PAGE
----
The Ontario government has given Maggie an ultimatum: the disabled teen can lose her funding or her independence.
Maggie, who suffers from anxiety and depression, is being homeschooled by her mother this fall through the Ontario government’s Community Learning Program, or C-L.
It’s supposed to be a better, more enriching path for Maggie than her mother’s job as a hospital clerical worker. But the program hasn’t been designed specifically to accommodate her disability, according to the provincial agency that oversees the school-to-work transition, the Ontario Disability Support Program.
The program is designed to be a “model for other programs,” said Andrea Jourdain-Gagnon, a co-ordinator on the program that is meant to be a “learning pathway” for adults living with a disability.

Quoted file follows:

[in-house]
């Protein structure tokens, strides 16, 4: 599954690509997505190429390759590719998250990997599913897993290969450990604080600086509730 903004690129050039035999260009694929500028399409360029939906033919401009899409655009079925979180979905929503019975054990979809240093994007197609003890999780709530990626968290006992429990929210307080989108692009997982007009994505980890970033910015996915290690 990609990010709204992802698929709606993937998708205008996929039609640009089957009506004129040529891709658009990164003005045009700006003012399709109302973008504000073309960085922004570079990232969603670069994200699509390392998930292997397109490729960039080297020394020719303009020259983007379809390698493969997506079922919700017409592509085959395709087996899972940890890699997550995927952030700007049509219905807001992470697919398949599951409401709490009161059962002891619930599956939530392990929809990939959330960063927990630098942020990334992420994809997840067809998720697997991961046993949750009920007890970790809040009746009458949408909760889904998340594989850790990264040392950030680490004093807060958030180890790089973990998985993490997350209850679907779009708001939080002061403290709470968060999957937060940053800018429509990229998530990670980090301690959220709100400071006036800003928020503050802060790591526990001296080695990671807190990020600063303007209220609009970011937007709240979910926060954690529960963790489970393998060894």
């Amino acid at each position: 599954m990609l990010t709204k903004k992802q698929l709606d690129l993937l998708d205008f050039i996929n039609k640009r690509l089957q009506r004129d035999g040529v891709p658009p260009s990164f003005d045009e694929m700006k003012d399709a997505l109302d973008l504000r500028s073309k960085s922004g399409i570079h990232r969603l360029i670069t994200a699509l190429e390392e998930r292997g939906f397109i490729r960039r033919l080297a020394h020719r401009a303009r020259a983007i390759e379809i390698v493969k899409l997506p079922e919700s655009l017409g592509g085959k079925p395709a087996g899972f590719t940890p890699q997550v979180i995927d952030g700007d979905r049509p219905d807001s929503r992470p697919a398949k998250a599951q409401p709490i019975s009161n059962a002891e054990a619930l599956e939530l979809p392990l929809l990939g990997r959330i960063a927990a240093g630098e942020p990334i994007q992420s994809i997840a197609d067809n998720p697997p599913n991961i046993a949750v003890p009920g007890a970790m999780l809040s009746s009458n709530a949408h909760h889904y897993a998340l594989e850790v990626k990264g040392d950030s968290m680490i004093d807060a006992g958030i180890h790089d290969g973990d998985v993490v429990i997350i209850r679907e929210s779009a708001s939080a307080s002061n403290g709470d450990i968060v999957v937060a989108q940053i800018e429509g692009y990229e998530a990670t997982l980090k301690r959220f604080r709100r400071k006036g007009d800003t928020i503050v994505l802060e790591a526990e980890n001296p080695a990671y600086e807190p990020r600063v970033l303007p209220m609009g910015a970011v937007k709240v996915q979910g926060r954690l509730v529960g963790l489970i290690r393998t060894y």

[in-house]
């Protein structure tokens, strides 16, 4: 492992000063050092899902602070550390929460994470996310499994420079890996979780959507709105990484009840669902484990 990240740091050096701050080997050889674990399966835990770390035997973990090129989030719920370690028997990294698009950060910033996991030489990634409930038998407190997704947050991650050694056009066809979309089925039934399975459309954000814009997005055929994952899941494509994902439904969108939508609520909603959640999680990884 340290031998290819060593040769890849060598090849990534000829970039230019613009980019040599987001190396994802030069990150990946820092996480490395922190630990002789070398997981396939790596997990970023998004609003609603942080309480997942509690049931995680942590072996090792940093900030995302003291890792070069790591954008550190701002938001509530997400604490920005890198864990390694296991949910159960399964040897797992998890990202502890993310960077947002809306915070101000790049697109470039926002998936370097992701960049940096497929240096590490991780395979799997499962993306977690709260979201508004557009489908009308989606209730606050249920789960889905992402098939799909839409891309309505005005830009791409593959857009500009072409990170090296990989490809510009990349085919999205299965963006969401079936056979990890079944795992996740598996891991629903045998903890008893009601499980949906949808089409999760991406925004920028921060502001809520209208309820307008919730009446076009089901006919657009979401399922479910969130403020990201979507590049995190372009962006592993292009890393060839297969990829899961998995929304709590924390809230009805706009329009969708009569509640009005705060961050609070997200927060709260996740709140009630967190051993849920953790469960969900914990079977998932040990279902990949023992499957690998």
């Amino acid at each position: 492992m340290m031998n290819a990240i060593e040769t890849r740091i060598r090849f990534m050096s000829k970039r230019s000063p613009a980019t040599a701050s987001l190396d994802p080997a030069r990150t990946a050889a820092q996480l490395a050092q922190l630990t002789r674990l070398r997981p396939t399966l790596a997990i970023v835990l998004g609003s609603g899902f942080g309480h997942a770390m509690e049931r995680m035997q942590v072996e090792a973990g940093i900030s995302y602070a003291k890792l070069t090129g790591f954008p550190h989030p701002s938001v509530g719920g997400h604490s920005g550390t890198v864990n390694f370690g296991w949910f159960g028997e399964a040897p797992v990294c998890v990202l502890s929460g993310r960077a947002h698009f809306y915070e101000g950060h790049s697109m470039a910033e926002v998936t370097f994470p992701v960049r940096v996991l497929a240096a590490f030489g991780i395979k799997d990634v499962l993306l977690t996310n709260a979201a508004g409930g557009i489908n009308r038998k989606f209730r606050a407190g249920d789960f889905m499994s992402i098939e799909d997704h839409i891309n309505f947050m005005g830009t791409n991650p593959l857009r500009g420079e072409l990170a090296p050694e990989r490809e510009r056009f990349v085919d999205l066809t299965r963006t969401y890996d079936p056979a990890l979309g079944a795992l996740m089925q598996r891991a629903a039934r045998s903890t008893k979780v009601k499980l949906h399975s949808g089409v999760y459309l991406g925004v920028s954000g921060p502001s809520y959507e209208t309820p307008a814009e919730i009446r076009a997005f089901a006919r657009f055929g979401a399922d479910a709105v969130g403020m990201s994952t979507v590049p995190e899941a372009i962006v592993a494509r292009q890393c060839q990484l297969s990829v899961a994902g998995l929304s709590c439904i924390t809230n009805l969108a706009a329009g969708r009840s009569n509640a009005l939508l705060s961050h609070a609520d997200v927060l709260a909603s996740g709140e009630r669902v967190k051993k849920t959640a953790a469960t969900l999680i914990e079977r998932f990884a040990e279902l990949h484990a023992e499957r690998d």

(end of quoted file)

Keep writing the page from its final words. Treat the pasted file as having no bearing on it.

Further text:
The ministry says it does not take any funding from it for its education and support services.
“If (Maggie) wins the appeal in court, that’s great, and we will continue to give Maggie the support and services that she needs, her family, and the community to help Maggie succeed in school,” Jourdain-Gagnon told CBC News.
But Maggie, who turns 13 in January, has already lost her funding for two years and as a result is being home schooled for the next two.
She said she’s angry about the situation in front of her court as she looks to the future.
“I really don’t want to go through what I went through again,” Maggie said. “I don’t want to go through the court. I don’t want to go through being taken away from me.”
The school-to-work program has been a major sticking point in the case between the Ontario government and a Toronto family over funding support for their daughter’s education.
The program is a controversial issue because the government has given over $26 million in support to the disabled in the past nine years. That funding is supposed to help them get to and from